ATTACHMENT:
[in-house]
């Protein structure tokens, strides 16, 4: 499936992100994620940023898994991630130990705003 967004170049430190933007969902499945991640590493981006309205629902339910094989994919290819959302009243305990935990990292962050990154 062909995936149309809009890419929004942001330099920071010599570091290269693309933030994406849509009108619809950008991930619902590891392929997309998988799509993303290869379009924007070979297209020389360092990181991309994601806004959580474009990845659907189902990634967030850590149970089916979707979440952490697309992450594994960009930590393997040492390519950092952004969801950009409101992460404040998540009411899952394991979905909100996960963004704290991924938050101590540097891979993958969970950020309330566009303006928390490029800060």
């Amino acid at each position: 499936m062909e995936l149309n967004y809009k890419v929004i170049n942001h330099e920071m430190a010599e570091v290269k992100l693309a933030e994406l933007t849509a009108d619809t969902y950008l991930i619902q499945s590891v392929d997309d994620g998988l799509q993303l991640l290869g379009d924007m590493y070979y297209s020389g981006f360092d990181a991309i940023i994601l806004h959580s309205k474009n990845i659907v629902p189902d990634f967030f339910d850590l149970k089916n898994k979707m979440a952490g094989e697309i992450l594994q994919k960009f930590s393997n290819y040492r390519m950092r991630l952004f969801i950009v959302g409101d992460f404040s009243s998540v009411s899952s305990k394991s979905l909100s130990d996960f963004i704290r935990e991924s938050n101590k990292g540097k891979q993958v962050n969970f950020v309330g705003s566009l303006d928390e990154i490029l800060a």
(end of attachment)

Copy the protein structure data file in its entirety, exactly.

[in-house]
């Protein structure tokens, strides 16, 4: 499936992100994620940023898994991630130990705003 967004170049430190933007969902499945991640590493981006309205629902339910094989994919290819959302009243305990935990990292962050990154 062909995936149309809009890419929004942001330099920071010599570091290269693309933030994406849509009108619809950008991930619902590891392929997309998988799509993303290869379009924007070979297209020389360092990181991309994601806004959580474009990845659907189902990634967030850590149970089916979707979440952490697309992450594994960009930590393997040492390519950092952004969801950009409101992460404040998540009411899952394991979905909100996960963004704290991924938050101590540097891979993958969970950020309330566009303006928390490029800060």
């Amino acid at each position: 499936m062909e995936l149309n967004y809009k890419v929004i170049n942001h330099e920071m430190a010599e570091v290269k992100l693309a933030e994406l933007t849509a009108d619809t969902y950008l991930i619902q499945s590891v392929d997309d994620g998988l799509q993303l991640l290869g379009d924007m590493y070979y297209s020389g981006f360092d990181a991309i940023i994601l806004h959580s309205k474009n990845i659907v629902p189902d990634f967030f339910d850590l149970k089916n898994k979707m979440a952490g094989e697309i992450l594994q994919k960009f930590s393997n290819y040492r390519m950092r991630l952004f969801i950009v959302g409101d992460f404040s009243s998540v009411s899952s305990k394991s979905l909100s130990d996960f963004i704290r935990e991924s938050n101590k990292g540097k891979q993958v962050n969970f950020v309330g705003s566009l303006d928390e990154i490029l800060a």